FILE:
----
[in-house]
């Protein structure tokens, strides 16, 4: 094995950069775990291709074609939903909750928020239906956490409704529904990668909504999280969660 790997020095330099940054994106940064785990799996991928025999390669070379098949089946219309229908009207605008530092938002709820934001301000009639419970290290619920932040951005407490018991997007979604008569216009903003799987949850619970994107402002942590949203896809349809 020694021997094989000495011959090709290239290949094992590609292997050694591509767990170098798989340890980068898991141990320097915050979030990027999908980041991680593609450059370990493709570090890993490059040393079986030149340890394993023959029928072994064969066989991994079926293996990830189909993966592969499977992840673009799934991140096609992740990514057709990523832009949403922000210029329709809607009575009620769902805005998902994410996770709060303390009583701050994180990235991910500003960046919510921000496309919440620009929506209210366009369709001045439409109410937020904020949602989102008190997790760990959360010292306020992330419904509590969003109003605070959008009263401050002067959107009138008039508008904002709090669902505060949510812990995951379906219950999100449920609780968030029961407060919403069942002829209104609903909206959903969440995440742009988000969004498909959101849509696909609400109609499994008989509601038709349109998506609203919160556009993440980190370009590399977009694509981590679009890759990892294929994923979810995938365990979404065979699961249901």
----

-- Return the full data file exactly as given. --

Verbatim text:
[in-house]
């Protein structure tokens, strides 16, 4: 094995950069775990291709074609939903909750928020239906956490409704529904990668909504999280969660 790997020095330099940054994106940064785990799996991928025999390669070379098949089946219309229908009207605008530092938002709820934001301000009639419970290290619920932040951005407490018991997007979604008569216009903003799987949850619970994107402002942590949203896809349809 020694021997094989000495011959090709290239290949094992590609292997050694591509767990170098798989340890980068898991141990320097915050979030990027999908980041991680593609450059370990493709570090890993490059040393079986030149340890394993023959029928072994064969066989991994079926293996990830189909993966592969499977992840673009799934991140096609992740990514057709990523832009949403922000210029329709809607009575009620769902805005998902994410996770709060303390009583701050994180990235991910500003960046919510921000496309919440620009929506209210366009369709001045439409109410937020904020949602989102008190997790760990959360010292306020992330419904509590969003109003605070959008009263401050002067959107009138008039508008904002709090669902505060949510812990995951379906219950999100449920609780968030029961407060919403069942002829209104609903909206959903969440995440742009988000969004498909959101849509696909609400109609499994008989509601038709349109998506609203919160556009993440980190370009590399977009694509981590679009890759990892294929994923979810995938365990979404065979699961249901």